People say, what does that mean? Well, it means any time you get a hint that somebody wants to harm us, you do something about it. It means you share intelligence with people all across the world, so that we know if somebody is coming our way. It means we've changed the nature of our law enforcement, so that preventing an attack is the number one priority of the FBI and local law enforcement. It means we're going to have our ears up, and our eyes open. It means we'll be alert. And it means if we catch anybody trying to harm America, or thinking about harming America, we're going to bring them to justice. (Applause.)

Bob mentioned the confidence of the American consumer, and there's no question the attacks on America on 9/11 have affected our confidence. But the more the American citizen realizes that our federal government, in combination with state government and local authorities, are working day in and day out to prevent any other kind of attack -- confidence will return.

But I want to remind my fellow citizens this, that the best way to secure the homeland of America is to find the enemy where they think they can hide and bring them to justice, no matter where they are. It's amazing to me that we've got an enemy, on the one hand, that's willing to convince young males to commit suicide on behalf of a cause that's empty and, at the same time, try to escape the justice of America in caves.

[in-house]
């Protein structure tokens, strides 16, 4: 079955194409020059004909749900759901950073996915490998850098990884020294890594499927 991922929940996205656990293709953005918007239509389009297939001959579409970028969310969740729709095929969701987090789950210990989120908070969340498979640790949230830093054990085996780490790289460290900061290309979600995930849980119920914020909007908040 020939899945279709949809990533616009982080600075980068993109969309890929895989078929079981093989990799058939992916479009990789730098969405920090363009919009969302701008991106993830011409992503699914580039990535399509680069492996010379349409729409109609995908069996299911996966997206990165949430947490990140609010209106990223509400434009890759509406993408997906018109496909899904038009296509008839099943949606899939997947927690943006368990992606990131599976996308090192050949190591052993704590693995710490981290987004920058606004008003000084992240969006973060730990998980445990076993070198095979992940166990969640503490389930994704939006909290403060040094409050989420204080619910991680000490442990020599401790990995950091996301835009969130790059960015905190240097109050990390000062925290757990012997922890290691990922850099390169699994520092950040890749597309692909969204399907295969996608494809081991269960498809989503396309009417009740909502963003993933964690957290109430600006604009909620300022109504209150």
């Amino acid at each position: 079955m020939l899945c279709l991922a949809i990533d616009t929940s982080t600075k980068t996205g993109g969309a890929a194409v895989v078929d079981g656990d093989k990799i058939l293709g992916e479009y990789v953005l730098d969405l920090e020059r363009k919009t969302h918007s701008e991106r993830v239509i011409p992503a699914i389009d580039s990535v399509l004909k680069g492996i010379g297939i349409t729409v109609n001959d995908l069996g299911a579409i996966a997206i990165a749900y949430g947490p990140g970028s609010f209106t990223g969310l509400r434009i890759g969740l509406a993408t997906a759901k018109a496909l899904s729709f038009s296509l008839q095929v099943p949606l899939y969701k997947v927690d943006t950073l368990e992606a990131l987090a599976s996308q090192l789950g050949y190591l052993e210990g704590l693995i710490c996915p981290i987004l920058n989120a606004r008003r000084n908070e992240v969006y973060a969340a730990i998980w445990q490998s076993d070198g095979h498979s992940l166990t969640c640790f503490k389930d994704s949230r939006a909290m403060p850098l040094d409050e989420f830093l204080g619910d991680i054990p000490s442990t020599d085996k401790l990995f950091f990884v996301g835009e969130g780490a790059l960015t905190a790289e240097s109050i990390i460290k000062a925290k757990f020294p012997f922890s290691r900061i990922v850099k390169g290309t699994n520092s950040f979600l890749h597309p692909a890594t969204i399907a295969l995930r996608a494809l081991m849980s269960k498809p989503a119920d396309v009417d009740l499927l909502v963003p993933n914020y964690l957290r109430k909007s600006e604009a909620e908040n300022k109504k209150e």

They can run, they think they can hide, but this patient, strong nation will stay on the job until we find them, rout them out and get 'em.

I'm proud of our military. And for those of you who have got sons and daughters or brothers and sisters or moms and dads wearing the uniform, you need to be proud, too. They're accomplishing the mission that we set out; a mission that is dangerous; a mission that is just. After all, we are fighting for the freedoms -- the freedom to live the life the way you want to; the freedom to worship the way you want to; and the chance for our children and our grandchildren to grow up in a peaceful and safe society.

The enemy made a mistake. They thought this nation was soft. They thought because we're a wealthy nation that we wouldn't rise to the occasion. Oh, my, are they wrong. (Applause.)